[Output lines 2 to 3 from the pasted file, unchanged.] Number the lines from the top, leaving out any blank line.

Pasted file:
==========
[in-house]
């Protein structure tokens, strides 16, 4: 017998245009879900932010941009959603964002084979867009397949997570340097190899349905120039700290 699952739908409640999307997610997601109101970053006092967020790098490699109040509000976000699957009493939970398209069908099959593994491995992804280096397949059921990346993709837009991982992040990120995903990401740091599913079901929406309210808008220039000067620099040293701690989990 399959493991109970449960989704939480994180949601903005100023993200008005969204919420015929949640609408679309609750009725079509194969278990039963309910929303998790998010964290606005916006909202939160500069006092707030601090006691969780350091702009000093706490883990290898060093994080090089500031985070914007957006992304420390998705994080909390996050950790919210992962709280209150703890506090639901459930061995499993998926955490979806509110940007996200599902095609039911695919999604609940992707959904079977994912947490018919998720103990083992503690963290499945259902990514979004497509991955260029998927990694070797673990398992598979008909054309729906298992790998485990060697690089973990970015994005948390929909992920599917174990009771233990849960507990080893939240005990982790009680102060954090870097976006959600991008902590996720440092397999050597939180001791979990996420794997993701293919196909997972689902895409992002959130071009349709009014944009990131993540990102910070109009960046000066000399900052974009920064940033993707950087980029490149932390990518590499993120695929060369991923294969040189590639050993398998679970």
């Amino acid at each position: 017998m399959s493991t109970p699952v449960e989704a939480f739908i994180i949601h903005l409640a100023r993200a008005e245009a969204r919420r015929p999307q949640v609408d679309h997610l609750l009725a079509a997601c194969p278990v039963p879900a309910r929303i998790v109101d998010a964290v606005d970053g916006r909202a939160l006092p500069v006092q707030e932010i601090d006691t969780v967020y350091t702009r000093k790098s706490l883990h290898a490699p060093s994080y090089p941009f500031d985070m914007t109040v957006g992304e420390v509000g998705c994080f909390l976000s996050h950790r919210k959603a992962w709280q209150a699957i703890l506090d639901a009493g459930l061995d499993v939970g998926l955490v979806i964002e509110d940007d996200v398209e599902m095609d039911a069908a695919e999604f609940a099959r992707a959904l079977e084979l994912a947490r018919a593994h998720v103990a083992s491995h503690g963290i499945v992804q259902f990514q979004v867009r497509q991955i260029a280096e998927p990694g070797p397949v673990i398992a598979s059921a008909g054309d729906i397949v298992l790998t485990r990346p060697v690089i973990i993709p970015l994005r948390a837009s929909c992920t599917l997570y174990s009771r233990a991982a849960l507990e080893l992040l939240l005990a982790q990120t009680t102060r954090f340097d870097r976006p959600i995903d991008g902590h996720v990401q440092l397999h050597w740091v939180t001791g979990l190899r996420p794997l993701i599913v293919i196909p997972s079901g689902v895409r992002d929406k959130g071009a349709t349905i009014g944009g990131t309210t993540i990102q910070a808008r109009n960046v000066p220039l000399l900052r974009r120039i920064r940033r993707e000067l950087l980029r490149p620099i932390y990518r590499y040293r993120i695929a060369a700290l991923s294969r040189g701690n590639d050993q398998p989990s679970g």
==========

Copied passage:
């Protein structure tokens, strides 16, 4: 017998245009879900932010941009959603964002084979867009397949997570340097190899349905120039700290 699952739908409640999307997610997601109101970053006092967020790098490699109040509000976000699957009493939970398209069908099959593994491995992804280096397949059921990346993709837009991982992040990120995903990401740091599913079901929406309210808008220039000067620099040293701690989990 399959493991109970449960989704939480994180949601903005100023993200008005969204919420015929949640609408679309609750009725079509194969278990039963309910929303998790998010964290606005916006909202939160500069006092707030601090006691969780350091702009000093706490883990290898060093994080090089500031985070914007957006992304420390998705994080909390996050950790919210992962709280209150703890506090639901459930061995499993998926955490979806509110940007996200599902095609039911695919999604609940992707959904079977994912947490018919998720103990083992503690963290499945259902990514979004497509991955260029998927990694070797673990398992598979008909054309729906298992790998485990060697690089973990970015994005948390929909992920599917174990009771233990849960507990080893939240005990982790009680102060954090870097976006959600991008902590996720440092397999050597939180001791979990996420794997993701293919196909997972689902895409992002959130071009349709009014944009990131993540990102910070109009960046000066000399900052974009920064940033993707950087980029490149932390990518590499993120695929060369991923294969040189590639050993398998679970």
């Amino acid at each position: 017998m399959s493991t109970p699952v449960e989704a939480f739908i994180i949601h903005l409640a100023r993200a008005e245009a969204r919420r015929p999307q949640v609408d679309h997610l609750l009725a079509a997601c194969p278990v039963p879900a309910r929303i998790v109101d998010a964290v606005d970053g916006r909202a939160l006092p500069v006092q707030e932010i601090d006691t969780v967020y350091t702009r000093k790098s706490l883990h290898a490699p060093s994080y090089p941009f500031d985070m914007t109040v957006g992304e420390v509000g998705c994080f909390l976000s996050h950790r919210k959603a992962w709280q209150a699957i703890l506090d639901a009493g459930l061995d499993v939970g998926l955490v979806i964002e509110d940007d996200v398209e599902m095609d039911a069908a695919e999604f609940a099959r992707a959904l079977e084979l994912a947490r018919a593994h998720v103990a083992s491995h503690g963290i499945v992804q259902f990514q979004v867009r497509q991955i260029a280096e998927p990694g070797p397949v673990i398992a598979s059921a008909g054309d729906i397949v298992l790998t485990r990346p060697v690089i973990i993709p970015l994005r948390a837009s929909c992920t599917l997570y174990s009771r233990a991982a849960l507990e080893l992040l939240l005990a982790q990120t009680t102060r954090f340097d870097r976006p959600i995903d991008g902590h996720v990401q440092l397999h050597w740091v939180t001791g979990l190899r996420p794997l993701i599913v293919i196909p997972s079901g689902v895409r992002d929406k959130g071009a349709t349905i009014g944009g990131t309210t993540i990102q910070a808008r109009n960046v000066p220039l000399l900052r974009r120039i920064r940033r993707e000067l950087l980029r490149p620099i932390y990518r590499y040293r993120i695929a060369a700290l991923s294969r040189g701690n590639d050993q398998p989990s679970g």